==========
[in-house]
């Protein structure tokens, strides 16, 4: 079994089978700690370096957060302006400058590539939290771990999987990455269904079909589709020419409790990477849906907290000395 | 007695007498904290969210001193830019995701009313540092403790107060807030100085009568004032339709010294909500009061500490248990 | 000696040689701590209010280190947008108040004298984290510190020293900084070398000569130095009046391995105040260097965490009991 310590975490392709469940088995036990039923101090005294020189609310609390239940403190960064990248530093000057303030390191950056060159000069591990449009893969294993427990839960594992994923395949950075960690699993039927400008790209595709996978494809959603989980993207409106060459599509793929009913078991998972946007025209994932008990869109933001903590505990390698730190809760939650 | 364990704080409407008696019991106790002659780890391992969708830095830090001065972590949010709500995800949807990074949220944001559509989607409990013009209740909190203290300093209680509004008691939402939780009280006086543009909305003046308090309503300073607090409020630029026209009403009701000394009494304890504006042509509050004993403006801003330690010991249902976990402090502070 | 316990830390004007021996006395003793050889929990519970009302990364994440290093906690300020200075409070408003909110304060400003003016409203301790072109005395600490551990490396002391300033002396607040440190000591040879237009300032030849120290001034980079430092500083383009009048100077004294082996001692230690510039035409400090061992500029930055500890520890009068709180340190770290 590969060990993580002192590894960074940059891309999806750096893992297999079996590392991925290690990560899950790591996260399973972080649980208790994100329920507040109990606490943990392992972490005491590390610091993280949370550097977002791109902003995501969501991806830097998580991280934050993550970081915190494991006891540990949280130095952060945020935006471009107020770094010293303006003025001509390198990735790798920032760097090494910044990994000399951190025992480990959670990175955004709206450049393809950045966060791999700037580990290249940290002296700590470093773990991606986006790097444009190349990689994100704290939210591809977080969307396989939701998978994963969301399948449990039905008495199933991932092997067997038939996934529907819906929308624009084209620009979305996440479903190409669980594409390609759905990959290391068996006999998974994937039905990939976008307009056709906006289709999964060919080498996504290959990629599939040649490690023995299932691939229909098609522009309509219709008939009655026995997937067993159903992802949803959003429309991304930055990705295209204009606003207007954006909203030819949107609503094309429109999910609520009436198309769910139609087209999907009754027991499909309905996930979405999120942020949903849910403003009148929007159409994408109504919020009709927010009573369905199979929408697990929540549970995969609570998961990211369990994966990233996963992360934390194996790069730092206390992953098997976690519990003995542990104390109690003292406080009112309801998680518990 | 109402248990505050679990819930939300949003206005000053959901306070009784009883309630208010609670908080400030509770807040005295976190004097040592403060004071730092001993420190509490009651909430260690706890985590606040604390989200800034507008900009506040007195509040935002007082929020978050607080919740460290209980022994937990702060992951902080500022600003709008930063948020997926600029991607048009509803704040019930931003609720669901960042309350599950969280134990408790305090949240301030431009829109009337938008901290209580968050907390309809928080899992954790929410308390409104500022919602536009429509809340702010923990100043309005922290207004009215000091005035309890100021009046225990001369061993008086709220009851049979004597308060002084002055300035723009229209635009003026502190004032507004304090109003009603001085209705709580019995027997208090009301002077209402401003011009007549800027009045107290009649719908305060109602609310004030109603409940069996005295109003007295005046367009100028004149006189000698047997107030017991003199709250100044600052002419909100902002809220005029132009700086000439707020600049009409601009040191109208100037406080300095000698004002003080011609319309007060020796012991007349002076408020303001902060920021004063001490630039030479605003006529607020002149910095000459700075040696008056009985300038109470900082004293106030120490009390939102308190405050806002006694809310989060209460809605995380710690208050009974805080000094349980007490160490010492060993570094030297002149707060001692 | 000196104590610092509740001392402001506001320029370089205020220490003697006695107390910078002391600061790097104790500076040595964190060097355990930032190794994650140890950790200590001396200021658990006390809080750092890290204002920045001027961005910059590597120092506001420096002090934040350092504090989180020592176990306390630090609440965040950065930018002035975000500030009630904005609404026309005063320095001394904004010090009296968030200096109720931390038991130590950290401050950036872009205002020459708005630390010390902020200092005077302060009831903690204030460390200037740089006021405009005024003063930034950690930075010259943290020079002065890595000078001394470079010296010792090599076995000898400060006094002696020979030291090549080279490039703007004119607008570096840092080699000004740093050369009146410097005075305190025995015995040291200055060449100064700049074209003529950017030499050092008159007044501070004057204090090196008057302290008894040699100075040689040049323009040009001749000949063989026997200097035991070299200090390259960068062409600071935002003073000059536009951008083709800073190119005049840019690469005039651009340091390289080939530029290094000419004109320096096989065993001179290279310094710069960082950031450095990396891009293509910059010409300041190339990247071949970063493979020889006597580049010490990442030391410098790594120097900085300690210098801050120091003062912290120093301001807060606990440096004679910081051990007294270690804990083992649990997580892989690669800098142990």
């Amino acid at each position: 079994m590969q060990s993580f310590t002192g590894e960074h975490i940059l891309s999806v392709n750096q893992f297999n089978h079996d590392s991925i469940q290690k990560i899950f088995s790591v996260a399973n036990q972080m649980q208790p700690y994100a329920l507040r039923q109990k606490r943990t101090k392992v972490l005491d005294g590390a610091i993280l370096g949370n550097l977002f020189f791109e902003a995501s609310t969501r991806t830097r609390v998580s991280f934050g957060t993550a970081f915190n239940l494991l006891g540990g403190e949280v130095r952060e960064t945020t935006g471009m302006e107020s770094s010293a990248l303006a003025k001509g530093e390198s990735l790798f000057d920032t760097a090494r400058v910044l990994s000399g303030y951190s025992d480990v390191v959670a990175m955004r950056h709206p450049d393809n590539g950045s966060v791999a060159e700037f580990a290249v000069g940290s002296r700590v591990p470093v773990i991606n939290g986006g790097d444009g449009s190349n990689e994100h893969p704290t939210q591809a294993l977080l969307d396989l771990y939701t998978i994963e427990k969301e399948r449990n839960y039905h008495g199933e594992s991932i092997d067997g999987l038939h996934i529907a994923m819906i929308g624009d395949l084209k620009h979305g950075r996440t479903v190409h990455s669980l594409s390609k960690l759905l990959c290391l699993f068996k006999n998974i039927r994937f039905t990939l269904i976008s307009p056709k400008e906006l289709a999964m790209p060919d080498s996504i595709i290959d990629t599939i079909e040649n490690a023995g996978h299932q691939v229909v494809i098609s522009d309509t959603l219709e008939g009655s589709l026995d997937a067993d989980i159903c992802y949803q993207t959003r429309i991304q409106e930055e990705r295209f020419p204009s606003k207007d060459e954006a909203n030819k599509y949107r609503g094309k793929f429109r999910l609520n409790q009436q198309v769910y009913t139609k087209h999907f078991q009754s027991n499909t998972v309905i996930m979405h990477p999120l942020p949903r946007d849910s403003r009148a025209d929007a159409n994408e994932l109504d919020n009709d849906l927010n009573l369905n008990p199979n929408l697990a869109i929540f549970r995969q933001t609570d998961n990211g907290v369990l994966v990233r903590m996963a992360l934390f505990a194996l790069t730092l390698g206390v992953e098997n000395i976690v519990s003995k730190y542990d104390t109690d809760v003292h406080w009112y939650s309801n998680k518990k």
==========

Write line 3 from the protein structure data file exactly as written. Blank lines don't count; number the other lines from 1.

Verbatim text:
């Amino acid at each position: 079994m590969q060990s993580f310590t002192g590894e960074h975490i940059l891309s999806v392709n750096q893992f297999n089978h079996d590392s991925i469940q290690k990560i899950f088995s790591v996260a399973n036990q972080m649980q208790p700690y994100a329920l507040r039923q109990k606490r943990t101090k392992v972490l005491d005294g590390a610091i993280l370096g949370n550097l977002f020189f791109e902003a995501s609310t969501r991806t830097r609390v998580s991280f934050g957060t993550a970081f915190n239940l494991l006891g540990g403190e949280v130095r952060e960064t945020t935006g471009m302006e107020s770094s010293a990248l303006a003025k001509g530093e390198s990735l790798f000057d920032t760097a090494r400058v910044l990994s000399g303030y951190s025992d480990v390191v959670a990175m955004r950056h709206p450049d393809n590539g950045s966060v791999a060159e700037f580990a290249v000069g940290s002296r700590v591990p470093v773990i991606n939290g986006g790097d444009g449009s190349n990689e994100h893969p704290t939210q591809a294993l977080l969307d396989l771990y939701t998978i994963e427990k969301e399948r449990n839960y039905h008495g199933e594992s991932i092997d067997g999987l038939h996934i529907a994923m819906i929308g624009d395949l084209k620009h979305g950075r996440t479903v190409h990455s669980l594409s390609k960690l759905l990959c290391l699993f068996k006999n998974i039927r994937f039905t990939l269904i976008s307009p056709k400008e906006l289709a999964m790209p060919d080498s996504i595709i290959d990629t599939i079909e040649n490690a023995g996978h299932q691939v229909v494809i098609s522009d309509t959603l219709e008939g009655s589709l026995d997937a067993d989980i159903c992802y949803q993207t959003r429309i991304q409106e930055e990705r295209f020419p204009s606003k207007d060459e954006a909203n030819k599509y949107r609503g094309k793929f429109r999910l609520n409790q009436q198309v769910y009913t139609k087209h999907f078991q009754s027991n499909t998972v309905i996930m979405h990477p999120l942020p949903r946007d849910s403003r009148a025209d929007a159409n994408e994932l109504d919020n009709d849906l927010n009573l369905n008990p199979n929408l697990a869109i929540f549970r995969q933001t609570d998961n990211g907290v369990l994966v990233r903590m996963a992360l934390f505990a194996l790069t730092l390698g206390v992953e098997n000395i976690v519990s003995k730190y542990d104390t109690d809760v003292h406080w009112y939650s309801n998680k518990k």